I moved to San Diego in the summer of 2016 because I saw a lot of unrealized potential.
I needed a change and San Diego was it.
Reading The Launch Pad: Inside Y Combinator Silicon Valley’s Most Exclusive School For Startups by Randall Stross, I came across an interesting section where Y Combinator’s Founder Paul Graham talks about startup hubs and how they are formed.
“I think you only need two kinds of people to create a technology hub: rich people and nerds.”
— Paul Graham.
“Nerds congregate in places that host a leading department of computer science and also places that tolerate oddness because smart people by definition have odd ideas.”
It suddenly made me think, with a little more weird (it worked for Austin) and increased attention on computer science programs at the colleges, San Diego could become a magnet for hackers.
The result: a world class startup hub.
Here are the reasons why I think San Diego can become one of the biggest startup hubs in the world:
San Diego Startup Week has grown at a rapid rate. With 2016’s event attracting 3000+ attendees and hosting 150+ events over 5 days, 2017 will top this.
Startup Convergence is a mini startup week which takes place from January 24th-27th.
With improved leadership and a more inclusive approach, this organization can do very well.
San Diego is known for biotech and the US Navy but its startup community (especially in tech) is growing fast.
Co-working spaces, an exodus of entrepreneurs from San Francisco and more investors moving to the area are other factors that will aid in San Diego’s rise.
California is an expensive state to live in and San Diego is one of the most expensive cities in the US.
The result: lots of rich people congregating in the same area.
2). It is cheaper than San Francisco
When you realize that the rich rattle their jewelry instead of applauding, you know there’s startup capital up for grabs.
A lot of tech startups are attracted to San Francisco but leave quickly when they realize they have to sell their house, car and soul just to get a studio apartment 10 miles from downtown.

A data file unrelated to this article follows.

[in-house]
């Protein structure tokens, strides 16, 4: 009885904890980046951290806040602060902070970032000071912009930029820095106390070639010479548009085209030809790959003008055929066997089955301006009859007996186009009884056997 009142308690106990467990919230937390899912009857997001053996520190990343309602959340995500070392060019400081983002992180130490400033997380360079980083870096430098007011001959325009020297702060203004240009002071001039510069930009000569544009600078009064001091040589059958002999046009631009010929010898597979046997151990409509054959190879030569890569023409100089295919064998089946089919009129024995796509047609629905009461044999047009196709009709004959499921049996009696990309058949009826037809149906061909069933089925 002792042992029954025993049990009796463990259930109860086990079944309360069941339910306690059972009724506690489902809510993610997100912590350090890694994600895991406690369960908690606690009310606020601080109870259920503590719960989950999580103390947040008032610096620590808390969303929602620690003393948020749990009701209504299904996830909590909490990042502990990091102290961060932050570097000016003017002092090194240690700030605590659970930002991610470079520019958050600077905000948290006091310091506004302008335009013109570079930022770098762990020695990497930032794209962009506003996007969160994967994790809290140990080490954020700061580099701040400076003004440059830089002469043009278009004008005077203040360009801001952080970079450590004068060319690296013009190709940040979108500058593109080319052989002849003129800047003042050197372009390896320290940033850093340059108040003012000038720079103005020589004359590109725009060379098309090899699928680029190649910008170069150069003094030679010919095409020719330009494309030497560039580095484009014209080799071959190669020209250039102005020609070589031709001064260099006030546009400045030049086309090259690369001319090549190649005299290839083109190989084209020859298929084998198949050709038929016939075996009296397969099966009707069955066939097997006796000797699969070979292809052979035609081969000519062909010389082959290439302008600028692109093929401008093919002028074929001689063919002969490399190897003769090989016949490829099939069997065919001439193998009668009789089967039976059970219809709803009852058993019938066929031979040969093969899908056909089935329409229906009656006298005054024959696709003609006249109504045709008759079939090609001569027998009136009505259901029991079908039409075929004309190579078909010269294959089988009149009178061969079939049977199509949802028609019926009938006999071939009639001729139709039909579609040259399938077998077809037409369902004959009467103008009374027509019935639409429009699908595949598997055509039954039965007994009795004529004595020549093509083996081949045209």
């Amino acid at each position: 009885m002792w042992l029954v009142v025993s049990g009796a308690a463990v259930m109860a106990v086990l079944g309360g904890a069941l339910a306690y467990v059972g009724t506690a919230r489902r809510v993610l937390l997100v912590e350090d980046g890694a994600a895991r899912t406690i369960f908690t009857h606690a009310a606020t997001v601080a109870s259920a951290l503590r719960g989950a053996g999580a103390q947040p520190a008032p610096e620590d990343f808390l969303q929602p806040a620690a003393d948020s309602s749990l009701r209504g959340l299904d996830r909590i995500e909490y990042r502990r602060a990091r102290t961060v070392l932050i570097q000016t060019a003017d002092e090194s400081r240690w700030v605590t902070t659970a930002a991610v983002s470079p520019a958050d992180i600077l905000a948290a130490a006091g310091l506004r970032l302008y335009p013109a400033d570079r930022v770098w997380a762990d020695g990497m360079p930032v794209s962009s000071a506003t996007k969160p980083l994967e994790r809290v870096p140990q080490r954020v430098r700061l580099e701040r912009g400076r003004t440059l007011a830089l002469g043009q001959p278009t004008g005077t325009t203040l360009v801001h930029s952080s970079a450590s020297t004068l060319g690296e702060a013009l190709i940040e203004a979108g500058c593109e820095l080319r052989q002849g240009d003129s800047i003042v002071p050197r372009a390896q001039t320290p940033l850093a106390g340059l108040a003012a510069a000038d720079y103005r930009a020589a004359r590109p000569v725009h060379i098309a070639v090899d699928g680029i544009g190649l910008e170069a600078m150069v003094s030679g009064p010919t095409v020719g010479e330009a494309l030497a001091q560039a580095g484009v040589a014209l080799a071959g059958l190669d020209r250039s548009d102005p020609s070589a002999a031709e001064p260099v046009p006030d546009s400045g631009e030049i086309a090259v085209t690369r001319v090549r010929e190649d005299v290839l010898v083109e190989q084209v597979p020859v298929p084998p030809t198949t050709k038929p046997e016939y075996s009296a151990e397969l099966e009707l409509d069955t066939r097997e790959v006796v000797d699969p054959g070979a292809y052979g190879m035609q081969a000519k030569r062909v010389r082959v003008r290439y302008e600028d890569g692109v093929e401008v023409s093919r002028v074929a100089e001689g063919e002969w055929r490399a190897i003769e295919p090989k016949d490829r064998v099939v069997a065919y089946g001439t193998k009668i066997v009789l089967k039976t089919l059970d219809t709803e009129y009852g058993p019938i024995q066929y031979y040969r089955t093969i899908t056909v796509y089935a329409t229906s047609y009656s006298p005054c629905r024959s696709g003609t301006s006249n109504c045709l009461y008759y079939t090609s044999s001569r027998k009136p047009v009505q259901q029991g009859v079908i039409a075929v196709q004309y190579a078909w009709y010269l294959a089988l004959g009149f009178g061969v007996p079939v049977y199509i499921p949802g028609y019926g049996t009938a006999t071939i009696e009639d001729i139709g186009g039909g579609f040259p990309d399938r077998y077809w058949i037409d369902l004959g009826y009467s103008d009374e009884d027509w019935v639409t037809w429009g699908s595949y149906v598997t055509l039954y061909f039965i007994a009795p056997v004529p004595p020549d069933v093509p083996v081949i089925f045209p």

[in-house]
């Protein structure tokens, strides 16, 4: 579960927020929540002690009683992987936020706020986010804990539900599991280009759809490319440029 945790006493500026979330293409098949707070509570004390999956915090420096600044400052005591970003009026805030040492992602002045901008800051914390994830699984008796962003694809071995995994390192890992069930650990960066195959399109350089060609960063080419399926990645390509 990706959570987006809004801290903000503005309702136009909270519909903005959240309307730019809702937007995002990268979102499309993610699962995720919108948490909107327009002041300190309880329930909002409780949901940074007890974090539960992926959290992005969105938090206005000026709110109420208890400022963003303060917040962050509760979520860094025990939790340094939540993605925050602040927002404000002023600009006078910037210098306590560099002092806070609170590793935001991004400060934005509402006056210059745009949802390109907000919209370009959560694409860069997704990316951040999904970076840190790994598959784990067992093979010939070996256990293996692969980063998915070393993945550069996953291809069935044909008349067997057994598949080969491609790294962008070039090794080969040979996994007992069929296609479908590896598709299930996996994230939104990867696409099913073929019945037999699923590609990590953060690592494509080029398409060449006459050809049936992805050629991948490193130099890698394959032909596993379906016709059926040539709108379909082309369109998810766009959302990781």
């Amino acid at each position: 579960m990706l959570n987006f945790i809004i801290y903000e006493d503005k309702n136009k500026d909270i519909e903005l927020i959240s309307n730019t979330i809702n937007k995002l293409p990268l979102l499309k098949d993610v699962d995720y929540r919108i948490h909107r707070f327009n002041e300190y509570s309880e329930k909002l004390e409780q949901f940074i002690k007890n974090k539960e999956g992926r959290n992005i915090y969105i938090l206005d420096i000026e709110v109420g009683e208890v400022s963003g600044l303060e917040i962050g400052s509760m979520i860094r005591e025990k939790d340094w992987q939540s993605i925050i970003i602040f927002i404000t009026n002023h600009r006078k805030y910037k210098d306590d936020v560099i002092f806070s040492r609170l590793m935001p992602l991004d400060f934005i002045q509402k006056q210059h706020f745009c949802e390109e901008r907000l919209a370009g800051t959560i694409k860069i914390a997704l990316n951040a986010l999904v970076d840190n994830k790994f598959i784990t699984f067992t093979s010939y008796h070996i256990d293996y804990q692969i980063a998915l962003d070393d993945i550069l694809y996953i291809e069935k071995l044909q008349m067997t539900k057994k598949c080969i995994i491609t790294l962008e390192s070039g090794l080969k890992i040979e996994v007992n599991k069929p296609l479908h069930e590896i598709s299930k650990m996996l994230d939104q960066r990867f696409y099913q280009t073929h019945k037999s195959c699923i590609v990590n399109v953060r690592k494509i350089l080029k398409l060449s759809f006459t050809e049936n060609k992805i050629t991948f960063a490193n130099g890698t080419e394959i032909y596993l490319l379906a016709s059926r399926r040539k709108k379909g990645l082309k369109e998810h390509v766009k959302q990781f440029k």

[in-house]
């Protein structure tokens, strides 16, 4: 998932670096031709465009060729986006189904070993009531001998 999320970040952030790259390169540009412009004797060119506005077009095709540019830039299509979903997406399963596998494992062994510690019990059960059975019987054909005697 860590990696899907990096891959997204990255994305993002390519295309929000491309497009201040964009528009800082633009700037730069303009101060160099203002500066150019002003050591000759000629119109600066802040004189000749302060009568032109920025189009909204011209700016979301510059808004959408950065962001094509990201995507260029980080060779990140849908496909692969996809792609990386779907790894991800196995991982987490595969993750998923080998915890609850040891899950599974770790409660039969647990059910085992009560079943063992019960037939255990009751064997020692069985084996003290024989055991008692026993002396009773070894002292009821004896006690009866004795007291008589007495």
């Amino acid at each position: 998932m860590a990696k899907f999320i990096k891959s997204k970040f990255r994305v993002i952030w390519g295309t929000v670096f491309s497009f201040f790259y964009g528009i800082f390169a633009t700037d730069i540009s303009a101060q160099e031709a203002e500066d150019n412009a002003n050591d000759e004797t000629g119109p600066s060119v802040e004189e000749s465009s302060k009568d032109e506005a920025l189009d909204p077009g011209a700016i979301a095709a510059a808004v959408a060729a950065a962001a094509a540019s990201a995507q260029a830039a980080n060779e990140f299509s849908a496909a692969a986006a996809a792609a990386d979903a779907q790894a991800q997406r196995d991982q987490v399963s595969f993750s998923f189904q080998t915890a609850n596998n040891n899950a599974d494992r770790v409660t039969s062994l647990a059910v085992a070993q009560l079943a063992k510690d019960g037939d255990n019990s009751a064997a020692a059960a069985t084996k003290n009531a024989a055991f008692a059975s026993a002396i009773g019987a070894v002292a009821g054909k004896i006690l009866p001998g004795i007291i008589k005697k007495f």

Ever flown into LAX and thought there was a storm rolling in?
That’s the smog caused from the never-ending traffic jams and congestion in the city.
Breathe that in on a daily basis, and you’ll be dreaming about surfing in San Diego fast.
About 10 years ago,”TJ” as locals call it, was not the safest place to go.
Gang violence escalated and drug smuggling was at its peak.
Well, Tijuana in 2017 is a different story.
You will probably find the best tacos you have ever eaten south of the border, Avenida Revolucion is like the Gaslamp District on steroids and the people are super friendly.
If you want to pay a third of the price for everything and party like a king, TJ is the place for you.
They also have a sports team that wins things and fans that care (sorry Chargers and Padres!).
Their soccer team — Club Tijuana Xoloitzcuintles de Caliente or “The Xolos” — play at Estadio Caliente and the atmosphere is electric.
TJ’s startup scene is also blossoming and Tijuana is becoming attractive to early stage startups that cannot afford the high costs of web development in California.
The MindHub tech incubator is in a great position to capitalize on this.
If you want to practice your Spanish, experience a completely different culture and keep an eye on your website or app, TJ is only 14 miles away and a quick stroll across the border crossing.
Cross border initiatives are also trending so look out for San Diego/Tijuana partnerships coming soon.
When the weather is sunny with blue skies and 75F for most of the year, you never have to worry about missing out on the great weather.
If you are working on a startup, the hours can be grueling for the first 1–2 years and you spend a lot of time inside.
Whenever you need a timeout or a weekend to recharge, get a dose of vitamin D courtesy of SD’s rays.
Better than San Francisco’s chilly summers and fog!
Hackers and startup people are weird.
They think differently.
They need to see things that are different not gentrified areas with dozens of Targets and Starbucks.
There are areas around Balboa Park that could loosely fall into the weird category (Normal Heights, North Park, Barrio Logan and Golden Hill) but they are often confused as being homeless camps.
7). With the vote against the Chargers stadium, can the $1.8 billion money be used to fund startups and create a hub?
Austin and Portland share taglines — “Keep Austin Weird” and “Keep Portland Weird”. Maybe we should “Keep San Diego Strange”.
As Y Combinator’s Founder Paul Graham notes, “for the price of a football stadium, any town that was decent to live in could make itself one of the biggest startup hubs in the world.”
With the city of San Diego voting against the construction of the San Diego Chargers new stadium (which subsequently saw owner Alex Spanos finally move the team to LA), surely that kind of capital could be used to back startups and create a world class startup hub?
When tectonic plates get jiggy and seismic shifts happen, San Francisco and Los Angeles feel them the most.
If you don’t like the idea of losing your house because you probably can’t get earthquake insurance, the mild tremors in San Diego might be for you.
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